After the UN Security Council - what’s next for NZ?
As the saying goes, all good things must come to an end. While the troubled year of 2016 is approaching its final days, so is New Zealand’s term as an elected member of the UN Security Council (UNSC) - the highest body of decision-making with regards to international peace and security.
So what exactly is coming to an end today? For the New Zealand Government and its civil servants, it’s two years of daily exposure to the world’s major armed conflicts. Two years of perpetual crisis diplomacy. Two years of frustration with political posturing and a largely dysfunctional UNSC that sits back rather than take action when faced with hundreds of thousands of civilian deaths.
Looking at events unfolding in Syria, South Sudan, Yemen and many more war zones, it is fair to ask what difference New Zealand has made, if any at all. Years into these conflicts, the murder of civilians still continues unabated with no clear end in sight.
It may be too early to answer this question with any certainty; analysis at a later point will show if New Zealand’s efforts were anything beyond well-intentioned (but unsuccessful for reasons beyond their control). However, now is the right time to start thinking about next steps and what may lie ahead. After its short stint on the world stage, what should be at the top of New Zealand’s foreign policy agenda?
Throughout its term on the Council, Amnesty International pressed New Zealand to strongly stand up for the protection of civilian populations from mass slaughter. It’s crucial that small countries hold the P5 to account over cynical politics, speak out against abuses, work to strengthen compliance with international law and end impunity where the law has clearly been violated.
New Zealand deserves credit for forcing some conversations with major powers on the urgent need to protect civilians in Syria, Yemen and South Sudan. For instance, New Zealand often served as the voice of the humanitarian aid community, working to mirror their concerns around unhindered access and efforts to provide life-saving assistance. New Zealand also strongly opposed the use of the veto power preventing urgent UNSC action to save lives. Finally, New Zealand demonstrated strong leadership in adopting a resolution calling for the protection of health care in armed conflict. While not successful in stopping the bloodshed overall, these efforts at least helped contain civilian suffering and put some diplomatic pressure on the “bad guys”.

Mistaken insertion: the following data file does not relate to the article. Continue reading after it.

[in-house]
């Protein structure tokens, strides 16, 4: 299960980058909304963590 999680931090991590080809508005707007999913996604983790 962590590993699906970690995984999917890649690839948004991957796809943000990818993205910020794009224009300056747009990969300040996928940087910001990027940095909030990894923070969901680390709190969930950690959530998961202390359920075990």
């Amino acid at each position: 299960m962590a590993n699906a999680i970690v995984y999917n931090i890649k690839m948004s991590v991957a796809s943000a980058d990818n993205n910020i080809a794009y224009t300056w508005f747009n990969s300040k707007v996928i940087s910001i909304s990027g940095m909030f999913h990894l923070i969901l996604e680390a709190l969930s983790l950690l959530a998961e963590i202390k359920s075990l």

These priorities must not fall off the agenda now that New Zealand is no more a member of the UNSC. To the contrary, we need New Zealand to continue speaking truth to power and champion unhindered aid access, veto restraint and the protection of hospitals in conflict.
We need New Zealand to continue speaking truth to power and champion unhindered aid access, veto restraint and the protection of hospitals in conflict.
Further, there are more tangible ways to stay engaged on helping people affected by conflict. One way is to provide increased resettlement places in New Zealand as well as vital funding to UN humanitarian appeals. Another way is to strengthen New Zealand’s support for the International Criminal Court and other accountability mechanisms (for example the Hybrid Court for South Sudan, or a future mechanism to prosecute attacks on Syria’s hospitals). It remains crucial to send a clear message that war crimes have consequences and those who have committed such crimes will be prosecuted. Will our government have the courage to put more money where its mouth is?
More broadly speaking, it may well be time for a foreign policy that has a stronger focus on human rights promotion and crisis prevention abroad. While on the Council, New Zealand made conflict prevention a focal point of its efforts; as such, there’s now widespread understanding among policy- and decision-makers that repression, torture and shrinking space for civil society are well-known precursors to more serious violence. Given that New Zealand is surrounded by a growing number of countries that curb human rights (e.g. China, Malaysia, Thailand, Vietnam) it is vital for our leaders to take on a new tone and voice clear public criticism of abuse, for instance when furthering trade relations. We urgently need countries like New Zealand to advocate the concerns of local rights defenders in the public domain.
It’s been a rough two years full of accomplishments, failures and lessons to learn. But no matter what New Zealand’s post-UNSC foreign policy may look like in detail - it is important to remind ourselves that sharing responsibility for international peace and security will always mean sharing responsibility for human rights.